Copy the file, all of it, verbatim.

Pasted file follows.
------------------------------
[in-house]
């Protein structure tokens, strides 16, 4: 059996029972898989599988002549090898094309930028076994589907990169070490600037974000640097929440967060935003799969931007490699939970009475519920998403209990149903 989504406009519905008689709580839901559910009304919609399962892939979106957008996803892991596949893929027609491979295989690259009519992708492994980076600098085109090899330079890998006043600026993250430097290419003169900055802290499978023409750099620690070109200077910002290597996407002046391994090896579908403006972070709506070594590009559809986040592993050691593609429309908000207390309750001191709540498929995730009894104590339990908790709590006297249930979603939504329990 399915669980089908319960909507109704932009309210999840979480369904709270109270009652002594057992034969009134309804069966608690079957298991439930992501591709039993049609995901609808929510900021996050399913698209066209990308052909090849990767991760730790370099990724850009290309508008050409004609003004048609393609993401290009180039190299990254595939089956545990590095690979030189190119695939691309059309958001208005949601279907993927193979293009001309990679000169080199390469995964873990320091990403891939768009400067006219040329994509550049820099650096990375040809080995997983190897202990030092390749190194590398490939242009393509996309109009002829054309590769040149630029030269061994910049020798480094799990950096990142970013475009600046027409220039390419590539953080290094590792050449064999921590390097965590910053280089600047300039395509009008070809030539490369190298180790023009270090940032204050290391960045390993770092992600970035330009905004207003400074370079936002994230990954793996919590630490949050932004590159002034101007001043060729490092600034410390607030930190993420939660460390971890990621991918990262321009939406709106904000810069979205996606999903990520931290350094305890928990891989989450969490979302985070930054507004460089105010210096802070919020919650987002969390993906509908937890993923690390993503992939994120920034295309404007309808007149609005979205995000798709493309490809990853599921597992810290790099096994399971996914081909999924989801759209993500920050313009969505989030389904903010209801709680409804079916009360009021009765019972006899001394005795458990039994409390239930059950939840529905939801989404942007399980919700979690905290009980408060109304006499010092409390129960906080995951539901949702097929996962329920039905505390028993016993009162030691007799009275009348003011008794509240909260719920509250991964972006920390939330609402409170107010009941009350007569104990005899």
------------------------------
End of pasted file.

[in-house]
């Protein structure tokens, strides 16, 4: 059996029972898989599988002549090898094309930028076994589907990169070490600037974000640097929440967060935003799969931007490699939970009475519920998403209990149903 989504406009519905008689709580839901559910009304919609399962892939979106957008996803892991596949893929027609491979295989690259009519992708492994980076600098085109090899330079890998006043600026993250430097290419003169900055802290499978023409750099620690070109200077910002290597996407002046391994090896579908403006972070709506070594590009559809986040592993050691593609429309908000207390309750001191709540498929995730009894104590339990908790709590006297249930979603939504329990 399915669980089908319960909507109704932009309210999840979480369904709270109270009652002594057992034969009134309804069966608690079957298991439930992501591709039993049609995901609808929510900021996050399913698209066209990308052909090849990767991760730790370099990724850009290309508008050409004609003004048609393609993401290009180039190299990254595939089956545990590095690979030189190119695939691309059309958001208005949601279907993927193979293009001309990679000169080199390469995964873990320091990403891939768009400067006219040329994509550049820099650096990375040809080995997983190897202990030092390749190194590398490939242009393509996309109009002829054309590769040149630029030269061994910049020798480094799990950096990142970013475009600046027409220039390419590539953080290094590792050449064999921590390097965590910053280089600047300039395509009008070809030539490369190298180790023009270090940032204050290391960045390993770092992600970035330009905004207003400074370079936002994230990954793996919590630490949050932004590159002034101007001043060729490092600034410390607030930190993420939660460390971890990621991918990262321009939406709106904000810069979205996606999903990520931290350094305890928990891989989450969490979302985070930054507004460089105010210096802070919020919650987002969390993906509908937890993923690390993503992939994120920034295309404007309808007149609005979205995000798709493309490809990853599921597992810290790099096994399971996914081909999924989801759209993500920050313009969505989030389904903010209801709680409804079916009360009021009765019972006899001394005795458990039994409390239930059950939840529905939801989404942007399980919700979690905290009980408060109304006499010092409390129960906080995951539901949702097929996962329920039905505390028993016993009162030691007799009275009348003011008794509240909260719920509250991964972006920390939330609402409170107010009941009350007569104990005899």